For the West Maui Council seat, incumbent Tamara Akiko Maile Paltin received 33,734 votes (64.4 percent) to bartender Justin Hermmann’s 9,887 votes (18.9 percent)—a difference of 23,847 votes. There were 8,763 blank votes and thirty-one double votes. (Paltin, who was endorsed by the ‘Ohana coalition/Maui Pono Network/‘Onipa‘a 2022, received the most votes of any Council candidate.)
For the Upcountry Council seat, incumbent Yuki Lei Kashiwa Sugimura received 28,963 votes (55.3 percent) to researcher Jordan Hocker’s 16,407 votes (31.3 percent)—a difference of 12,556 votes. There were 7,002 blank votes and forty-three double votes. (Hocker was endorsed by the ‘Ohana coalition/Maui Pono Network/‘Onipa‘a 2022.)
For the Kahului Council seat, incumbent Tasha Kama received 24,074 votes (45.9 percent) to Maui Soda sales and marketing manager Buddy James M.A. Nobriga’s 20,384 votes (38.9 percent)—a difference of 3,690 votes. There were 7,912 blank votes and forty-five double votes. (During the primary, the Kahului seat had the most candidates–seven–of all Council races. The five other candidates in the primary garnered 15,225 votes, with 6,459 blank votes. The ‘Ohana coalition backed candidate Carol Lee Kamekona did not make it out of the primary.)
For the Lāna‘i Council seat, incumbent Gabe Johnson received 23,452 votes (44.7 percent) to former Council member Riki Hokama’s 20,671 votes (39.4 percent)—a difference of 2,781 votes. There were 8,246 blank votes and forty-six double votes. (The second printout had Johnson leading by only 202 votes; Johnson’s sign waving in the afternoon on Election Day near the Velma McWayne Santos Center—close to his stand-up sign and Sinenci’s stand-up sign—may have swayed some last-minute voters. Johnson who lost to Hokama in two prior elections was endorsed by the ‘Ohana coalition/Maui Pono Network/‘Onipa‘a 2022.)
For the East Maui Council seat, incumbent Shane Sinenci received 25,285 votes (48.2 percent) to Claire Kamalu Carroll’s 19,101 votes (36.4 percent)—a difference of 6,724 votes. There were 7,977 blank votes and fifty-two double votes. (This was the third time they faced each other. Carroll is the daughter of former Council member Robert Carroll, who retired in 2018. Sinenci, who is part-Filipino, was endorsed by the ‘Ohana coalition/Maui Pono Network/‘Onipa‘a 2022.)
For the Wailuku-Waihe‘e-Waikapū Council seat, incumbent Alice L. Lee received 22,682 votes (43.3 percent) to acupuncturist Noelani Ahia’s 22,178 votes (42.3 percent)—a difference of 504 votes. There were 7,518 blank votes and thirty-seven double votes. (This was the closest race of all Council races. Ahia was endorsed by the ‘Ohana coalition/Maui Pono Network/‘Onipa‘a 2022.)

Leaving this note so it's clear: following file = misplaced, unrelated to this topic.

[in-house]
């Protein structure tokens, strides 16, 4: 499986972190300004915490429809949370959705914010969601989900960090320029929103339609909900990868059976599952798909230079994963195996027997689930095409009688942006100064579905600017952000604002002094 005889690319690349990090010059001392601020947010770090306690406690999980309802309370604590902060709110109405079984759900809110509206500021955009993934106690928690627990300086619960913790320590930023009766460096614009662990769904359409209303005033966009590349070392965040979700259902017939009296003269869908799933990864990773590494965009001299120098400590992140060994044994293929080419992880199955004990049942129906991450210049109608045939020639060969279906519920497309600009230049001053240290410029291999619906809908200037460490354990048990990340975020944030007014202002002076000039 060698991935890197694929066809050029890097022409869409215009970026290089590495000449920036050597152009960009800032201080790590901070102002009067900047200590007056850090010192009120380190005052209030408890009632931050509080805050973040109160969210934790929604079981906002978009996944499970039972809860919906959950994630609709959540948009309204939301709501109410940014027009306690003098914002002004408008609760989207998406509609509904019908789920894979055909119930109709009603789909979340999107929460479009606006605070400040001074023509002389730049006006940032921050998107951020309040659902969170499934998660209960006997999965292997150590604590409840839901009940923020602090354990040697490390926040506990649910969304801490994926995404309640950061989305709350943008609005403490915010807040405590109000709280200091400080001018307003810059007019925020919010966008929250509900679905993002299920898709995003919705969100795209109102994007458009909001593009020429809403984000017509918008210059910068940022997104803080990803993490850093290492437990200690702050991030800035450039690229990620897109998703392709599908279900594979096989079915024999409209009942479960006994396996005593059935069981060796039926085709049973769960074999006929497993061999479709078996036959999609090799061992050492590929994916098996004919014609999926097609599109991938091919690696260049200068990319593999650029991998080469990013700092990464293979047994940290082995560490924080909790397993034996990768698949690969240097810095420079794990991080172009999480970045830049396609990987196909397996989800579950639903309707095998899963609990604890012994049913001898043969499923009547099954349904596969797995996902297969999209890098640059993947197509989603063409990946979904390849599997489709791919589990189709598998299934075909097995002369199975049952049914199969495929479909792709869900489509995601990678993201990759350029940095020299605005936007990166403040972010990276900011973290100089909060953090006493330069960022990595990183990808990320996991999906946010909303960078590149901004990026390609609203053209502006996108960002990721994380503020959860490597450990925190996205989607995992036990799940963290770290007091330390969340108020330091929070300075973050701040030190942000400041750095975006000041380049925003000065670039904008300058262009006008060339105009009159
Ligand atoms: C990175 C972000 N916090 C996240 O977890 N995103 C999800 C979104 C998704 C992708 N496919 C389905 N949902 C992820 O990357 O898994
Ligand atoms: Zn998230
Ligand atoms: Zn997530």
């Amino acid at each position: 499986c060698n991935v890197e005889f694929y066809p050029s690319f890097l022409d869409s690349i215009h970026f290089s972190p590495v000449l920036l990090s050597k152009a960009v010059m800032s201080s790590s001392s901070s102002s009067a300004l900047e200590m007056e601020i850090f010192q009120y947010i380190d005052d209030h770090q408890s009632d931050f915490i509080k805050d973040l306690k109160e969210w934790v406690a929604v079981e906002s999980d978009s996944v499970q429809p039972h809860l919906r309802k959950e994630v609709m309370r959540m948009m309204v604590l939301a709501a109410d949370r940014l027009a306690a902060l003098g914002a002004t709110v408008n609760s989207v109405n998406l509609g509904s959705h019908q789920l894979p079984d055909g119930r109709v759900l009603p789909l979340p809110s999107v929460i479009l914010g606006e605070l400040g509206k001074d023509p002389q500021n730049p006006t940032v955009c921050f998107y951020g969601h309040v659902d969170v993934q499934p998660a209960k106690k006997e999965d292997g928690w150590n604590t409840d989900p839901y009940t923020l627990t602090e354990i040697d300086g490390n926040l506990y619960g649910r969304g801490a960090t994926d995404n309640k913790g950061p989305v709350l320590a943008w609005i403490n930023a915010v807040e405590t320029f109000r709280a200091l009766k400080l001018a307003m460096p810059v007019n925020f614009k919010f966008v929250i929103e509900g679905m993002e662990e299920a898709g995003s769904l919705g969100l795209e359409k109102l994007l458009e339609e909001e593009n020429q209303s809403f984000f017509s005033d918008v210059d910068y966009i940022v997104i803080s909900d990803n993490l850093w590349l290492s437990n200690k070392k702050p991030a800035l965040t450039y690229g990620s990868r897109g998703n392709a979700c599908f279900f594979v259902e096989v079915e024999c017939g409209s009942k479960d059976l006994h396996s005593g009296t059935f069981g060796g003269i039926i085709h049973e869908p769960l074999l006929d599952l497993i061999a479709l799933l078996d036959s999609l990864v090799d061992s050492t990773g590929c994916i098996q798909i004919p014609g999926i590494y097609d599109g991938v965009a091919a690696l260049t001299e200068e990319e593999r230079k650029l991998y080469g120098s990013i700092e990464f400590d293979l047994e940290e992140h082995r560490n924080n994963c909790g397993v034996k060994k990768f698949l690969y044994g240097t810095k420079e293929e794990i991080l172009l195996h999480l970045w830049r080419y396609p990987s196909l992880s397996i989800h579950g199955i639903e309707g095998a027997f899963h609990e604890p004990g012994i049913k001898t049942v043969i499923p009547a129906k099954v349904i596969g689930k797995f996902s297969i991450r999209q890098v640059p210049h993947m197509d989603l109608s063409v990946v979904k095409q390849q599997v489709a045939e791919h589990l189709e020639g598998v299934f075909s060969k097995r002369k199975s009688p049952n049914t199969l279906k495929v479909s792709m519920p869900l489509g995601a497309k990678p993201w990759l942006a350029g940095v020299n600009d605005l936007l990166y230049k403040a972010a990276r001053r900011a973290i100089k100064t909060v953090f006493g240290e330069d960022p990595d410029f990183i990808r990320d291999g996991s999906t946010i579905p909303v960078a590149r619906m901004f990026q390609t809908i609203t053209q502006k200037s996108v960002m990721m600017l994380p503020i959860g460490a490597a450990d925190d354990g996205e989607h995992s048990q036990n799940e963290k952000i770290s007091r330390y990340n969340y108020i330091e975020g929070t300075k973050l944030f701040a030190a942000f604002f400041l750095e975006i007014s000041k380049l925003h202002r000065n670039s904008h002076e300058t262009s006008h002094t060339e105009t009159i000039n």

The ‘Ohana coalition/Maui Pono Network/‘Onipa‘a 2022 appears to have lost the majority on the Council with only four of its endorsed candidates winning: Rawlins-Fernandez, Sinenci, Paltin, and Johnson. And then again, coalitions/endorsements can change. For example, Kama was endorsed by the progressives in 2018 and beat former Mayor Alan Arakawa for the Kahului seat but later showed her independence in voting to retain Corporation Counsel Pat Wong. And when King was removed as Council Chair, Lee gathered enough votes—including those of the progressives—to become Council Chair.
(The ‘Ohana coalition/Maui Pono Network/‘Onipa‘a 2022 fared much better in advocating voting yes on all thirteen Charter amendments, which all passed.)
Between now and January 2, 2023 (when the Mayor and the Council members will begin their terms of office), there will be a lot of behind the scenes maneuvering.
Who will Mayor-elect Bissen appoint to his cabinet? Will his cabinet be reflective of Maui’s ethnic diversity and include Filipinos? (For those interested, email your resume to email@example.com or mail it to P.O. Box 3083 Wailuku, HI 96793 or call 1-833-4 BISSEN for more information.)
And at the Council, will Lee continue as Council Chair?
While the Mayor will have four years to convince voters to reelect him, all Council members will face reelection in 2024.
Alfredo G. Evangelista majored in Political Science at the University of Southern California (1980) after graduating from Maui High School (1976) and before receiving his law degree from the University of California at Los Angeles School of Law (1983).